The Arts Council partners with the Princeton University Art Museum to provide free online art-making experiences. Weekly classes are taught by artist-instructor Barbara DiLorenzo over Zoom, so participants can join live from home.
With an emphasis on using soft pastels to blend and create rich colors, each week’s lesson will be inspired by works in the Museum’s collections.
Sessions are back! To access recordings of previous lessons, click here!
Fall 2021 Sessions:
Thursday, October 28 | 8PM
Exploring Color in Pastel
In the late 1960s, LeWitt pioneered a new way of working: inspired by the tradition of mural painting, he began to create drawings and paintings for walls, all of them abstract. They combine a variety of relatively simple marks and geometric motifs to create aesthetic effects that are both dynamic and beautiful. In this class we will focus on color harmony using an abstract structure of crisscrossing and swirling lines on a page—filling each shape with specific hues, inspired by Sol LeWitt’s Wall Drawing #1134, Whirls and Twirls (Princeton). Image: Sol LeWitt (1928–2007; born Hartford, CT; died New York, NY), Wall Drawing #1134, Whirls and Twirls (Princeton), 2004. Acrylic paint, 518.2 x 1127.8 cm. Princeton University, gift of the Bloomberg Family.
Thursday, November 4 | 8PM
Shading with Pastel
Georgia O’Keeffe worked in pastel consistently throughout her long career. She used her fingertips to massage pastels into the support, enabling her to exploit a matte surface to painterly effect, as in Narcissa’s Last Orchid. In this class, inspired by O’Keeffe’s Narcissa’s Last Orchid, we will experiment with different techniques in blending colors to create three-dimensional-looking forms. Image: Georgia O’Keeffe (1887–1986; born Sun Prairie, WI; died Santa Fe, NM; active New York and New Mexico), Narcissa’s Last Orchid, 1940. Gift of David H. McAlpin, Class of 1920. © Georgia O’Keeffe Museum / Artists Rights Society (ARS), New York.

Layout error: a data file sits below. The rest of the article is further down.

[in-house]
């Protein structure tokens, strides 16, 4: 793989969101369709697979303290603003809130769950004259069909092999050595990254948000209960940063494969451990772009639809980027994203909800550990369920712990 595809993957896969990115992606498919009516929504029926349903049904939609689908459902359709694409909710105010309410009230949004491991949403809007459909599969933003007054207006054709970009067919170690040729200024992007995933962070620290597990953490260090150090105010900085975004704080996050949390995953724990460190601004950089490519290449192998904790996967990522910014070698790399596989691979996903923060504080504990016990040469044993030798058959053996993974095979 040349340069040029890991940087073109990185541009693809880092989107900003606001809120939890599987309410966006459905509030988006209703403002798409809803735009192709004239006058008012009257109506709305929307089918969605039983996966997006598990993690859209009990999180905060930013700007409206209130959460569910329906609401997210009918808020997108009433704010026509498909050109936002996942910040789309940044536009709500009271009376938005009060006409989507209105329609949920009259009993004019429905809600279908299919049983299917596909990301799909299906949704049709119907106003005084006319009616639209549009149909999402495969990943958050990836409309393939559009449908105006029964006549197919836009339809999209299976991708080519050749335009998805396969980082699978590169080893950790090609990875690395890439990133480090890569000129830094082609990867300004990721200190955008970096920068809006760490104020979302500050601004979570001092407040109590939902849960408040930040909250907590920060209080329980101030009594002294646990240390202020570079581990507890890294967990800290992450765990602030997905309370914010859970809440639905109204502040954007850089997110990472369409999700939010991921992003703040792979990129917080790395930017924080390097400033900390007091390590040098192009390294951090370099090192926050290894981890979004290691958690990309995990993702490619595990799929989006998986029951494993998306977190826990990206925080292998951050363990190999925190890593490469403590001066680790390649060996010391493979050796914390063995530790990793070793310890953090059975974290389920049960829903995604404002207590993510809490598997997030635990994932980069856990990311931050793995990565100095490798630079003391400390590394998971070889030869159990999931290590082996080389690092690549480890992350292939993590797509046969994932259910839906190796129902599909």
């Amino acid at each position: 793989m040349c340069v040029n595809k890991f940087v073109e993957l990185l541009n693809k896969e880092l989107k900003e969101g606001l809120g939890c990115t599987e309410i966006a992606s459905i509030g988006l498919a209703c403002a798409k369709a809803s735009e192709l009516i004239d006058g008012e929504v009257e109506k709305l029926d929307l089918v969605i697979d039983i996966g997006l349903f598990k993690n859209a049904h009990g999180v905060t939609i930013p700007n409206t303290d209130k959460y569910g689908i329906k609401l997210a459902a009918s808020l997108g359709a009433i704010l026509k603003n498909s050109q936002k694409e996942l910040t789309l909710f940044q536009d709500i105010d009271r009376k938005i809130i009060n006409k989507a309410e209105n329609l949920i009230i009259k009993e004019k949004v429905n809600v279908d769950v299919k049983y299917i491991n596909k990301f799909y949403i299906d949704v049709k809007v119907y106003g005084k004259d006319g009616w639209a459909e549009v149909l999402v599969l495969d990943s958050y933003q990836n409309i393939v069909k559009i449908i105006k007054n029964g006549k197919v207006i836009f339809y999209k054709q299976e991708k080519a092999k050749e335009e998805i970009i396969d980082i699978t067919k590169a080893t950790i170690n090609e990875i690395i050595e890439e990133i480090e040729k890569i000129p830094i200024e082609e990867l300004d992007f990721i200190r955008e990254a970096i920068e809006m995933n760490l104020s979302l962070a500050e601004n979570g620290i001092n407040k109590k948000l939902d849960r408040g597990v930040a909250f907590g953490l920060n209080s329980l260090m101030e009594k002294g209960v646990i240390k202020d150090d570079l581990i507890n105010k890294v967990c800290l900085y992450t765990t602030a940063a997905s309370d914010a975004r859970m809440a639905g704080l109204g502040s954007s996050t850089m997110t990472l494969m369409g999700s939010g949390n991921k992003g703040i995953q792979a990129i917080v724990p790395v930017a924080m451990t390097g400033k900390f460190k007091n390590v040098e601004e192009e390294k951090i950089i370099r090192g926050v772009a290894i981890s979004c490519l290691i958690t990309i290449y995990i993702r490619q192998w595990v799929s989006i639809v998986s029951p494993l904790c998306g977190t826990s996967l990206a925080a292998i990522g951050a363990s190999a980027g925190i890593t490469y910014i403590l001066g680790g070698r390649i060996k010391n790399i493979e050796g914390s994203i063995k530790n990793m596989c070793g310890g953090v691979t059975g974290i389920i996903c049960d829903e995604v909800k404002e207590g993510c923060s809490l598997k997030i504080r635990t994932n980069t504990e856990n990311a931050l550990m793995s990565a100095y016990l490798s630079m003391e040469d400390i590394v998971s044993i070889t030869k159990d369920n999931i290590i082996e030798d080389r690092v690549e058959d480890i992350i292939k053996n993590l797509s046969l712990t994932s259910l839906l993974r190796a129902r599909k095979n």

Thursday, November 11 | 8PM
Drawing a Landscape with Pastel
Robert S. Duncanson was the first African American to achieve wide renown as an artist and to travel through Europe for artistic study. Though likely not intended to be widely recognized by viewers, the distinct coloration of the figures was nonetheless intentional. Their harmonious existence in an idealized landscape may represent the artist’s private, wishful rendition of the world as he hoped it might be. This live art-making class is inspired by Duncanson’s Untitled (Landscape). Image: Robert S. Duncanson (American, 1821–1872), Untitled (Landscape), late 1850s. Princeton University Art Museum. Museum purchase, Kathleen Compton Sherrerd Fund for Acquisitions in American Art and Mary Trumbull Adams Art Fund.
Thursday, November 18 | 8PM
Creating a Composite Animal in Pastel
This live art-making class is inspired by a pair of painted tomb guardians from the Tang Dynasty. This pair of beast guardians represents the final stage of the long sculptural evolution of tomb guardians, when their function as demon-quellers became visually represented. Similar examples date to around the mid-eighth century and have been recovered primarily from the area near the Tang-dynasty capital of Chang’an (present-day Xi’an). In this class, we will combine different animal features to invent a creature all our own. Image: Chinese, Tang dynasty (618–907), Pair of painted tomb guardians, ca. mid–8th century. Princeton University Art Museum. Museum purchase, Fowler McCormick, Class of 1921, Fund.